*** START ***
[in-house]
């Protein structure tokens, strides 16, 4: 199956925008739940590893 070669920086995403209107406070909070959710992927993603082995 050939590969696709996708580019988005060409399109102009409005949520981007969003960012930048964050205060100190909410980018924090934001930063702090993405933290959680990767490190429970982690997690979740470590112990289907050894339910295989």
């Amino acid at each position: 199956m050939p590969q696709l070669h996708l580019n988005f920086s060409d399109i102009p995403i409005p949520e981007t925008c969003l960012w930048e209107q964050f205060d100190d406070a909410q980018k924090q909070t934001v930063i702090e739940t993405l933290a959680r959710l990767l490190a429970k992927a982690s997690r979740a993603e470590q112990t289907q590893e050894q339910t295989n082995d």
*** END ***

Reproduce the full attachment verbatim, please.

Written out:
[in-house]
């Protein structure tokens, strides 16, 4: 199956925008739940590893 070669920086995403209107406070909070959710992927993603082995 050939590969696709996708580019988005060409399109102009409005949520981007969003960012930048964050205060100190909410980018924090934001930063702090993405933290959680990767490190429970982690997690979740470590112990289907050894339910295989």
């Amino acid at each position: 199956m050939p590969q696709l070669h996708l580019n988005f920086s060409d399109i102009p995403i409005p949520e981007t925008c969003l960012w930048e209107q964050f205060d100190d406070a909410q980018k924090q909070t934001v930063i702090e739940t993405l933290a959680r959710l990767l490190a429970k992927a982690s997690r979740a993603e470590q112990t289907q590893e050894q339910t295989n082995d």